This sounds like an interesting venture.
I did some looking into Oxenham & Smith for my book on the AFC. It sounds like you're aware of the Smith interviews (he has a manuscript account and recorded interview at the AWM too- id be happy to mail you a CD ROM of them)- and he of course, speaks at length about the events leading to Oxenham's death.
Conrick mentions Gordon Oxenham having a dog- it would run up to anyone who arrived at the aerodrome in the days following Oxenham's death thinking it was its owner returning. Quite sad really.
Now- regarding that photo you mention. I put the photo in my book and labeled it as being Smith in front of their crashed plane. I got it from the RAAF Museum (which apparently believes it is Smith). Mark Lax, in his Joe Bull book has a similar photo (obviously of the same mane, same crash) and also claims it was Smith. However, I was always a little suspicious that it might not be Smith because the man in the picture is balding. Smith was a young man- I think he was only about 21 in 1918- and the man in that picture with the pipe looks substantially older. That said, in the manuscript Smith wrote (that's in the AWM) he explains how the morning after the crash his Turkish captors took him back to the scene of the crash. He wrote: "I can never forget this dreadful site, and for the first time I realised what must have happened." He saw the German aircraft they had shot down nearby- and says "All three officers (ie- the two Germans and Oxenham) were buried with full military honours at Kitrine".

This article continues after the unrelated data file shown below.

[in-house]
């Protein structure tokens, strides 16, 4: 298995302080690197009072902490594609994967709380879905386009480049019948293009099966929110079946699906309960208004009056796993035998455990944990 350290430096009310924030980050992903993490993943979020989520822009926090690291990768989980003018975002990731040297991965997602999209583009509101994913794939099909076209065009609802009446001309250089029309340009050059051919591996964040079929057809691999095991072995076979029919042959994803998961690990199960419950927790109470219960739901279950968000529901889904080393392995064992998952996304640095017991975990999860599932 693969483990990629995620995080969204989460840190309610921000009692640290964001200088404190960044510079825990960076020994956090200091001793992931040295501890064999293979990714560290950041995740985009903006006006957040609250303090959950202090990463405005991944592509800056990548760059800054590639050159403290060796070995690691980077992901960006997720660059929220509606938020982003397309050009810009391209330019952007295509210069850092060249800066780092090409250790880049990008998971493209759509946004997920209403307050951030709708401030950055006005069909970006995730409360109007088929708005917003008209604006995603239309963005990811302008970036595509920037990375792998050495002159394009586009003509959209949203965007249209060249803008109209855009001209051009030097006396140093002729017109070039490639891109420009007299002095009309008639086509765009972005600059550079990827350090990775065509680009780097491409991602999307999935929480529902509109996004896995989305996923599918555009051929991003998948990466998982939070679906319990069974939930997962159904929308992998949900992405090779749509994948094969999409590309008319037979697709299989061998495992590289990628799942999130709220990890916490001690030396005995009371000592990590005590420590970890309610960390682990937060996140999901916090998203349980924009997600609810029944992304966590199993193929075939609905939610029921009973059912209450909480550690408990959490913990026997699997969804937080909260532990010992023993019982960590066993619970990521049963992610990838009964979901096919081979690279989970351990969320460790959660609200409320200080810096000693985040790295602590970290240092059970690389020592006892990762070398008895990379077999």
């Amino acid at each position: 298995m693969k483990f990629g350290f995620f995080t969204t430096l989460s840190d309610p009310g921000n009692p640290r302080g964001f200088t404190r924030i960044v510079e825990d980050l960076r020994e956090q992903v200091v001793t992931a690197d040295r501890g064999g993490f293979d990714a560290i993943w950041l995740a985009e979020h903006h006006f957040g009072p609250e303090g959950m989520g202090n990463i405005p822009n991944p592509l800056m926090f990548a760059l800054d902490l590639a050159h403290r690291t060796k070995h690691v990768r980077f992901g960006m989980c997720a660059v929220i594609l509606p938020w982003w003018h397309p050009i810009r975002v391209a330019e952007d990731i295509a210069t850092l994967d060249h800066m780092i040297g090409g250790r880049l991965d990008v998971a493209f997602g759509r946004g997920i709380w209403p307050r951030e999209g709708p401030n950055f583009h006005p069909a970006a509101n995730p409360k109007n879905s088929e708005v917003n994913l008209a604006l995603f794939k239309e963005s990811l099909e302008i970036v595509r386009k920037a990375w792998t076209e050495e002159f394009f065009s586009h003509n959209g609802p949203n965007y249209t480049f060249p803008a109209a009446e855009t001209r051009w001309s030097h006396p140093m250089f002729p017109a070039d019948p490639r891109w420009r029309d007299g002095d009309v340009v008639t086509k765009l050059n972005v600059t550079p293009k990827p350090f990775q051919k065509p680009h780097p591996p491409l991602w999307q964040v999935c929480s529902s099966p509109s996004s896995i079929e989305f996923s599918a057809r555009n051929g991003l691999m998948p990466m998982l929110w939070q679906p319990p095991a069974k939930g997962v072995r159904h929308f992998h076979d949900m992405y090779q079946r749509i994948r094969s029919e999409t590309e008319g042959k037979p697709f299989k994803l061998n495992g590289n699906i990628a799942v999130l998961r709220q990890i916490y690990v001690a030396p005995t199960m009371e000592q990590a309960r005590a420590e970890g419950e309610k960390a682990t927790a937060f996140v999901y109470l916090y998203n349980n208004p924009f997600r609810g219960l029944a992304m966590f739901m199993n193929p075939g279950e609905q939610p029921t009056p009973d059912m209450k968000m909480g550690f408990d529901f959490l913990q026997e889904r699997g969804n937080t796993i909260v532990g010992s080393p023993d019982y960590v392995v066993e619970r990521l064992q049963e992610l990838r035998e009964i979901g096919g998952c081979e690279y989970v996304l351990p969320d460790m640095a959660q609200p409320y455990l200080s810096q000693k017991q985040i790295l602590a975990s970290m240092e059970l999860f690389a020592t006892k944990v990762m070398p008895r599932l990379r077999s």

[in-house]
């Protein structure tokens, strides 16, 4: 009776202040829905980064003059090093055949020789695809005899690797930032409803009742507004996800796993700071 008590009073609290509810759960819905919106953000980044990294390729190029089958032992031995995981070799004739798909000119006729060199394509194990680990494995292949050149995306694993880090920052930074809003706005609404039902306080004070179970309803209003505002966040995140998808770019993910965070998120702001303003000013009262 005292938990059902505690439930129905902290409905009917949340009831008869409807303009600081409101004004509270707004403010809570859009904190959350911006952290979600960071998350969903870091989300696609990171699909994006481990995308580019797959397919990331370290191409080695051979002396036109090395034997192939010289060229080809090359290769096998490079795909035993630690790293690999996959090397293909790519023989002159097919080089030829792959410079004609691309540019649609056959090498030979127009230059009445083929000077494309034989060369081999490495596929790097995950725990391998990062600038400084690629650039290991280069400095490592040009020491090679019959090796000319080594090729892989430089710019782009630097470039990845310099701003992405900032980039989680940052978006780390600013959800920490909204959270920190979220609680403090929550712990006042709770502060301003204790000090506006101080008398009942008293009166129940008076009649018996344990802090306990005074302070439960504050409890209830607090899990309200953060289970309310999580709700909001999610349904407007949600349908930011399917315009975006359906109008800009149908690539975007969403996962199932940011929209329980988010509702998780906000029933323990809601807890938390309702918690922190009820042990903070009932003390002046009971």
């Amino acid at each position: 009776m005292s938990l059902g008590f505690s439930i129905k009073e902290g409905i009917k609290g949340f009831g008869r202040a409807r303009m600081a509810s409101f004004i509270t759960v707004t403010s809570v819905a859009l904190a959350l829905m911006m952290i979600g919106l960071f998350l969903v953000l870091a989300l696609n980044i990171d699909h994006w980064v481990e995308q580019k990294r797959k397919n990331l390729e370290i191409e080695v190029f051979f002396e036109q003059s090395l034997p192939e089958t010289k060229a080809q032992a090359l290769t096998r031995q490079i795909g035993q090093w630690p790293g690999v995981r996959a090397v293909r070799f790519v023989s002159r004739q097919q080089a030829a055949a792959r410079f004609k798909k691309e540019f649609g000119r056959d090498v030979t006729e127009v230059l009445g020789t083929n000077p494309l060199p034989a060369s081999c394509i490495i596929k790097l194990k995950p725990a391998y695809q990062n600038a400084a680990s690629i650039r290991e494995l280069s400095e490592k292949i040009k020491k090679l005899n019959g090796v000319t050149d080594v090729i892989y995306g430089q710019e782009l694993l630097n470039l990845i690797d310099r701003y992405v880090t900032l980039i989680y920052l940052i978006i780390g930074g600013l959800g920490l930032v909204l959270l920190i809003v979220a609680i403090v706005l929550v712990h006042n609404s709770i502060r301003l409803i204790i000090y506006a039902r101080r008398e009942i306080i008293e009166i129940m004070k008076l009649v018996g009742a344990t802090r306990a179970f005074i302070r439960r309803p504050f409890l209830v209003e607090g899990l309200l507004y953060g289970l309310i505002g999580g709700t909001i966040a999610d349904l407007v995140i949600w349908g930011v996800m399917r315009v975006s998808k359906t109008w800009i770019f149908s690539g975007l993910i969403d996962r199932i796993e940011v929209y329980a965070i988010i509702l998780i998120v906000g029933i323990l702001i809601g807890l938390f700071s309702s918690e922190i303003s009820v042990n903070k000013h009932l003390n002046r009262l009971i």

The photos on the AWM now suggest it was Len Heathcote in the imaage. I am doubtful of this though because Heathcote was shot down in a BE2e- and the aircraft in the image doesn't look to me like a BE2e (but admittedly, aircraft identification isn't my strength). Ill attach it below for the boffins.
So- I am not 100% sure it's Smith in that photo but I am quite certain it is (certain enough to claim it as such in publication, any how).
Oh- and the manuscript by Smith at the AWM clearly cites ground fire as the cause of their being shot down. I was aware that later in life Smith claimed it was an enemy aircraft.Given the manuscript dates from the 1920s-1930s I trusted it over the later interview and correspondingly put it down to ground fire in the boook.
9_Lawrence Smith.jpg 88.68K